You may still want to be “with” God, but you may simultaneously wonder if God reciprocates. In my experience, people who worry about being “bad Jews” are often concerned that their fallibility has caused God to turn His metaphorical back on them. I respond to that with a slew of Biblical verses, including:

  • He will not forsake you, nor destroy you, nor forget the covenant of your fathers that He swore to them (Deuteronomy 4:31);
  • Hashem will not forsake His people for His great name’s sake, because it pleased Hashem to make you His people (I Samuel 12:22);
  • I will dwell among the children of Israel and I will not forsake my people Israel (I Kings 6:13);
  • Hashem will not forsake His people, nor will He abandon His inheritance (Psalms 94:14);
  • In Your great mercy You did not destroy them, nor forsake them, because You are a gracious and merciful God (Nehemiah 9:31).

There are many more such verses. The point? God doesn’t turn His “back” on people who are worse than you could ever hope to be. This shouldn’t be taken as an excuse to go out of your way to be ungracious to God; it should illustrate not to beat yourself up for being less than perfect in your relationship with Him because He’s not going to walk away from you.

So we see that there’s a lot of support for approach #1, which is attitude adjustment.

Approach #2 is the Nike approach: Just do it.

Seriously. If you feel bad because you ate on a fast day, don’t eat on the next fast day. If you feel bad because you slept in and missed shul, get up and go to shul. And if you mess up and eat on a fast and missed shul, don’t beat yourself up. See approach #1 (attitude adjustment) and try approach #2 (Just do it) again.

Before we wrap up, let me share two psychology concepts with you: the Dunning-Kruger effect and imposter syndrome. The Dunning-Kruger effect is when incompetent people think they’re awesome at something, while imposter syndrome is when competent people feel like frauds. It’s a fascinating phenomenon.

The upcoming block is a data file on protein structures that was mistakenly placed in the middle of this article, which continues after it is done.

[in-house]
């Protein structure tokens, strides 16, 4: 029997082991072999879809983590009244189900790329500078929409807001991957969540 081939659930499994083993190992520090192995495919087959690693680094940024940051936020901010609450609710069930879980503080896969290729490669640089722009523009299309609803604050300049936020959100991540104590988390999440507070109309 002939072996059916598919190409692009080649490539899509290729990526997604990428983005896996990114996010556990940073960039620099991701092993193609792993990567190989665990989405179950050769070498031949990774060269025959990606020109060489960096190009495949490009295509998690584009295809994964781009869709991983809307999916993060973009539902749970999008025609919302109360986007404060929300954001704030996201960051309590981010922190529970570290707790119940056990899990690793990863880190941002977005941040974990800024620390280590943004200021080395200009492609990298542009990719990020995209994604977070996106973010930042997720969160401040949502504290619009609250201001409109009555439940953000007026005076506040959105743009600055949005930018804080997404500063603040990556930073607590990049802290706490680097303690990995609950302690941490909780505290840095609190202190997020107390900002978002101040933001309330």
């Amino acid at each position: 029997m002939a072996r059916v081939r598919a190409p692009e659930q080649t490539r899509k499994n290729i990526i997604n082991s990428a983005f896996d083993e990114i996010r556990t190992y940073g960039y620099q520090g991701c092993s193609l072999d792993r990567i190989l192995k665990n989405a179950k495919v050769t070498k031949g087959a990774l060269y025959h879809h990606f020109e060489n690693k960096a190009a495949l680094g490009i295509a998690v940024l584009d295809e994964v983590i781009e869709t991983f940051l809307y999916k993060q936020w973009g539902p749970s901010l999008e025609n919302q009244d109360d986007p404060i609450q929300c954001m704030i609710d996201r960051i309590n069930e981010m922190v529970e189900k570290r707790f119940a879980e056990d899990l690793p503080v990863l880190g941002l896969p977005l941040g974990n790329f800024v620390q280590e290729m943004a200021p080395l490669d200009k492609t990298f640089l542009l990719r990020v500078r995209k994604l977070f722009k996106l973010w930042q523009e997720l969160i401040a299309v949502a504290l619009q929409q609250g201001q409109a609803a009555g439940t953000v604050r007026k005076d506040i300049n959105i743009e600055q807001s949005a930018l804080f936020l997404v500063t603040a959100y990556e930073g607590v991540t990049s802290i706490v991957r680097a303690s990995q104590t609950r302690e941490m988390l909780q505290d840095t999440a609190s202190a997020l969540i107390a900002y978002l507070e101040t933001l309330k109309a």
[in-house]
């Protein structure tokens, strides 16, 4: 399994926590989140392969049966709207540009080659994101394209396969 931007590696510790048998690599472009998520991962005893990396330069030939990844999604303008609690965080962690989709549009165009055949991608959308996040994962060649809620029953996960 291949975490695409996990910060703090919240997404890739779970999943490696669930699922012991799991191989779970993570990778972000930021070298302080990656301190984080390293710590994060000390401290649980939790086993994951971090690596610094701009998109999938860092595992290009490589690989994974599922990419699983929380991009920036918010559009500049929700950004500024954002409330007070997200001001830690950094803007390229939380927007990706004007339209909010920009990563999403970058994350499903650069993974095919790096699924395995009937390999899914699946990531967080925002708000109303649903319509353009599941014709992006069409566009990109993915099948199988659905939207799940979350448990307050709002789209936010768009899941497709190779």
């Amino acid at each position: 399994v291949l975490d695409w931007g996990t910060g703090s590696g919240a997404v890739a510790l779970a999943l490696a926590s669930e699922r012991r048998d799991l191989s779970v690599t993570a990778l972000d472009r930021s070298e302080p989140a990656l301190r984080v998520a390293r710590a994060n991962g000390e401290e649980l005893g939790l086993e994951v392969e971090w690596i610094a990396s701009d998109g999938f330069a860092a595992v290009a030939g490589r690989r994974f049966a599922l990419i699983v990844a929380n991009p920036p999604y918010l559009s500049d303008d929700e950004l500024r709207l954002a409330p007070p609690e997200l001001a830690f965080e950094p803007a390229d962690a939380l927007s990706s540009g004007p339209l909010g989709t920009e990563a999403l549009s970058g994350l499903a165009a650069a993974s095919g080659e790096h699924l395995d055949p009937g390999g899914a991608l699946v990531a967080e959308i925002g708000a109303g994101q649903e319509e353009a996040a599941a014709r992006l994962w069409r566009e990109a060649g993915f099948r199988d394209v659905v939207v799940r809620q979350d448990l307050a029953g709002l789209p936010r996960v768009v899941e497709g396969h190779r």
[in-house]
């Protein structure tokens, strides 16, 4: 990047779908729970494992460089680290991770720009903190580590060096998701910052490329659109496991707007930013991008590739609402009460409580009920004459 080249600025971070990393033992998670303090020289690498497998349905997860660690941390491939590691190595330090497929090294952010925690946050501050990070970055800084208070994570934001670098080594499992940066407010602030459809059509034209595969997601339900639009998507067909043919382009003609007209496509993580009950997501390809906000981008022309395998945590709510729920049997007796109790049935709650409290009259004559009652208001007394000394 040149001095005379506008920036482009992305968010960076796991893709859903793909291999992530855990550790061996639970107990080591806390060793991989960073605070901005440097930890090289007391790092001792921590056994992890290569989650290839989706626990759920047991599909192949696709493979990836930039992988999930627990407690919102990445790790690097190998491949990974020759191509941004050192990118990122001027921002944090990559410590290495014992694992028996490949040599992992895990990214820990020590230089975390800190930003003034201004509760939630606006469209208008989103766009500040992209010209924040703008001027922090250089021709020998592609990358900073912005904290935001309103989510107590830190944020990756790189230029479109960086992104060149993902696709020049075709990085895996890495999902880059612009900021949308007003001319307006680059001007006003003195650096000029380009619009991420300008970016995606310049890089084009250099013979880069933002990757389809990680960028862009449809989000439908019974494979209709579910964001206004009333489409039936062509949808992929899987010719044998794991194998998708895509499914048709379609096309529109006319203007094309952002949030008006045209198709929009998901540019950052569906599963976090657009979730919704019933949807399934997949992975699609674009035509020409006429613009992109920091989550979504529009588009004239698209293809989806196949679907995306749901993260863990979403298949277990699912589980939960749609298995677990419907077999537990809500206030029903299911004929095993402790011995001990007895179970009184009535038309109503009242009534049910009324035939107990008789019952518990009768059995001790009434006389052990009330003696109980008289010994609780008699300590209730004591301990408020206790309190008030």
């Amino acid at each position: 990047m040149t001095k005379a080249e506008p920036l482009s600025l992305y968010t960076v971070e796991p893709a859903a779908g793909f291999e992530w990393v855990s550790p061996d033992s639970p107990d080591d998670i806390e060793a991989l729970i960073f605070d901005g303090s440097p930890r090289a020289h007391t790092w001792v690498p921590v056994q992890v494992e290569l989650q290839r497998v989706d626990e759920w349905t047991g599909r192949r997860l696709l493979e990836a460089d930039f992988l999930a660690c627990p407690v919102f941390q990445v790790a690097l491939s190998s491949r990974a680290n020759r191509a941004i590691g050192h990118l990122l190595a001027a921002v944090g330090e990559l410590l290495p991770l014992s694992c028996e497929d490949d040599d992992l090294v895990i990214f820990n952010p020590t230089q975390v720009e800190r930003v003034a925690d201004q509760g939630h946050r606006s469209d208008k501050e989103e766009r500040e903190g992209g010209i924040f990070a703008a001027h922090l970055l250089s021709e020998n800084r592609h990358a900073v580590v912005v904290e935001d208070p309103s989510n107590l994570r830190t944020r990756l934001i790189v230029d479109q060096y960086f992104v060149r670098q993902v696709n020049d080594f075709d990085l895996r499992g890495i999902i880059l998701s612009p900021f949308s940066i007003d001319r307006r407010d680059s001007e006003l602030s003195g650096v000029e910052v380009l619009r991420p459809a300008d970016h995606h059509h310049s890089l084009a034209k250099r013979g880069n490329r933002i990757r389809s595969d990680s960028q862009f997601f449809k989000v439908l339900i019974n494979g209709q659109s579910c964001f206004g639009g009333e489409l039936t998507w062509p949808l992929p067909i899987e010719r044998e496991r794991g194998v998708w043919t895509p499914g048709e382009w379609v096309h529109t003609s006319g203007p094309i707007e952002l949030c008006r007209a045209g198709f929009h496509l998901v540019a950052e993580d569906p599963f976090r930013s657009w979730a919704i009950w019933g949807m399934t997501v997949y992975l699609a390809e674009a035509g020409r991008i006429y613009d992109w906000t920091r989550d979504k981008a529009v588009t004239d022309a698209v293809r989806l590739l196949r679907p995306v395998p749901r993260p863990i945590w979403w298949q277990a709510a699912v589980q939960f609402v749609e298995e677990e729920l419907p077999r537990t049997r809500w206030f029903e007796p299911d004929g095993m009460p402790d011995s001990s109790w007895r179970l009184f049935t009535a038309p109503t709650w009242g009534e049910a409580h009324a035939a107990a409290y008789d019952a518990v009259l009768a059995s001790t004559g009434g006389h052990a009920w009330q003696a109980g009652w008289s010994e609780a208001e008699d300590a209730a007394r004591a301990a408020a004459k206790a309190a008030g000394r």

Let’s say I aced the solar system in third grade. I could tell you all about asteroids and Jupiter’s Great Red Spot. I now consider myself an expert astronomer, even though they changed the number of planets since I was in school. I suffer from Dunning-Kruger.

My friend, however, studied astronomy in college and grad school. He can tell you all sorts of obscure facts about solar flares and the Van Allen belt. But he only has a Masters degree and he’s surrounded by PhDs. He’s aware of how much more there is to know and considers himself inadequate in his own area of expertise. He suffers from imposter syndrome.

We can be like this when it comes to religion, too. We can consider ourselves brilliant, charitable and pious when those are gross exaggerations of our merits. Similarly, we can consider ourselves “bad Jews” by exaggerating our flaws. Neither of these is a great look.

Rav Simcha Bunim of Peshischa wrote that a person should have two notes in his pocket, each to be read as needed. On one, for when he is feeling lowly or discouraged, “The whole world was created for my sake” (Sanhedrin 4:5). On the other, for when he is feeling conceited or self-important, “I am nothing but dust and ashes” (Genesis 18:27). (Years ago, as part of my “day job,” I made a printable wallet card with both of these sayings.)

So, feeling like a “bad Jew?” Remember that you are made in God’s image and that you are worthy of having had the whole world created just for you.


Rabbi Jack Abramowitz, JITC Educational Correspondent